March 23, 2023
By now you know I am a big believer in the highest earner in a household waiting until age 70 to start collecting their Social Security benefit. That ensures the highest possible benefit for that individual, and for the surviving spouse.
But with all the recent headlines from some Washington lawmakers pushing for cuts to the program, I know many of you worry that delaying doesn’t make sense if benefits are going to be cut sometime in the future.
I understand that concern. The program does need to be shored up. Starting in less than 10 years it will not take in enough money each year in taxes from workers to cover all of the payments due to retirees.
Still, I do not expect people in their 50s and 60s to be affected by any changes given what has happened in the past.
In 1983, lawmakers facing a similar reality that the program wasn’t on solid financial footing stepped up and reformed Social Security. We’ve been here before my friends.
One of the key changes made in 1983 was to raise the full retirement age from 65 to 67. That’s the age when you are entitled to 100% of your earned benefit. If you wait until age 70 to start, your benefit can be as much as 124% of your FRA benefit.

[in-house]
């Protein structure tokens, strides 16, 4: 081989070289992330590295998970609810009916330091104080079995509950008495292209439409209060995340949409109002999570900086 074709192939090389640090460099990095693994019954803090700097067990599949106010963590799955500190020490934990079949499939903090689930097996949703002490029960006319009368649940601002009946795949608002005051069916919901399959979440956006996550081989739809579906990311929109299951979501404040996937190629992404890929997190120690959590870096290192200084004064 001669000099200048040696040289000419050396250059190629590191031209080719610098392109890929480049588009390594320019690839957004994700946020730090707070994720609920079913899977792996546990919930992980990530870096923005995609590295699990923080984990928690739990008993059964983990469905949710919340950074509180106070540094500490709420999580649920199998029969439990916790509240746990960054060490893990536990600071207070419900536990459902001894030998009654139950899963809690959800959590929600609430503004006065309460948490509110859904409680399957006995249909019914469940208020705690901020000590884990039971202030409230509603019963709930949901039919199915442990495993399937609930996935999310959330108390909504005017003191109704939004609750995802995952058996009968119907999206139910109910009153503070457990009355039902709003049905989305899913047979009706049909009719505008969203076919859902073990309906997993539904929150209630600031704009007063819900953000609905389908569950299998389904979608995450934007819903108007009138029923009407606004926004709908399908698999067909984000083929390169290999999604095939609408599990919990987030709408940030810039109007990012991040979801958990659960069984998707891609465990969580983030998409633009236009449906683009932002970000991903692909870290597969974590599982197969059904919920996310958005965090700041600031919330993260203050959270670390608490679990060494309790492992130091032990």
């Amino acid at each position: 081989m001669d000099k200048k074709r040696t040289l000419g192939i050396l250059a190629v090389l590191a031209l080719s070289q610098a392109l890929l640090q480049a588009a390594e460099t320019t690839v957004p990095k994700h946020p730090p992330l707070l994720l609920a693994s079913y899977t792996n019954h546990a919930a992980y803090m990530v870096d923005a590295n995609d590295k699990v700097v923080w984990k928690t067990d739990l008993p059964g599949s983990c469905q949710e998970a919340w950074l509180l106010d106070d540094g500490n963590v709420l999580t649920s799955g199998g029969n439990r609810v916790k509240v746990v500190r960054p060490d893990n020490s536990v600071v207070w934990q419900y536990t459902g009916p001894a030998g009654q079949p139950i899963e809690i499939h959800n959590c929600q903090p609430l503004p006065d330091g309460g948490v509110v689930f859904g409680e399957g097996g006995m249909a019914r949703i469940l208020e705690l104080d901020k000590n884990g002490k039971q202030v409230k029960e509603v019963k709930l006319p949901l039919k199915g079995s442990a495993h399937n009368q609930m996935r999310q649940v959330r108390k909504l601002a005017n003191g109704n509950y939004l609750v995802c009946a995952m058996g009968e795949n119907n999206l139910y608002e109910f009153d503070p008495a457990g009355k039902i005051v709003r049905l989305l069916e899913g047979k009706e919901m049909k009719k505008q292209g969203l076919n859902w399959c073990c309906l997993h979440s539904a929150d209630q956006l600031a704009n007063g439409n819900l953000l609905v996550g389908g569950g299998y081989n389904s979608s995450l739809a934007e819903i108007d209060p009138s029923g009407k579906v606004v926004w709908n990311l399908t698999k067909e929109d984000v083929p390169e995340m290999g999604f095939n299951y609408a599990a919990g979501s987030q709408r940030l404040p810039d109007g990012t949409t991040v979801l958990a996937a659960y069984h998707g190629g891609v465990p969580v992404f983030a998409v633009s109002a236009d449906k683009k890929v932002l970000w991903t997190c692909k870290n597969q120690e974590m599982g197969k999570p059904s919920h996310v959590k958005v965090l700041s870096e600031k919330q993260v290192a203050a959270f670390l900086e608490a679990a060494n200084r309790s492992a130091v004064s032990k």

But here’s the most important thing I want you to understand: No one in their 50s or 60s back then had their FRA changed. Anyone older than 46 in 1983 kept age 65 as their FRA. People aged 24-46 in 1983 were subject to a new FRA, depending on their birth year. It ranged from 65 and 2 months to 66 and 10 months. And that new age 67 FRA? It applied to people who in 1983 were no older than 23.
The point is that Washington phased in changes for younger people who had decades to make any necessary adjustments to their retirement planning. The rules did not change for people 46 and older. And the change was not some stick-it-to-the-younger-generation move. It was based on the fact that our average life expectancy had increased a lot between when the program started and the 1980s. Raising the FRA was a reflection of our longer life expectancy.
I expect that when Congress does get around to addressing Social Security reforms, another increase in the FRA will be front and center. Possibly to age 70. And that would again be a reflection of improved life expectancy. Between the early 1980s and today, the average life expectancy for both men and women who reach age 65 has increased by more than 3 years. And there could be other changes as well. For instance, right now the program only collects tax on incomes up to $160,200. Collecting more from higher earners would help address the program’s shortfall.
We don’t know for sure exactly what changes will be introduced. But I want to stress that I don’t think changes will be made for people within 10 or 15 years of retirement. More than 90% of people surveyed by AARP a few years ago said they think Social Security is an important federal program. That was true for Democrats, Independents, and Republicans. I realize the headlines out of Washington can be unsettling. But when you have a program that has such across-the-board support in America, I am going to bet that Congress will be very careful about how it makes necessary reforms to the program. And they have 1983 as a guide.
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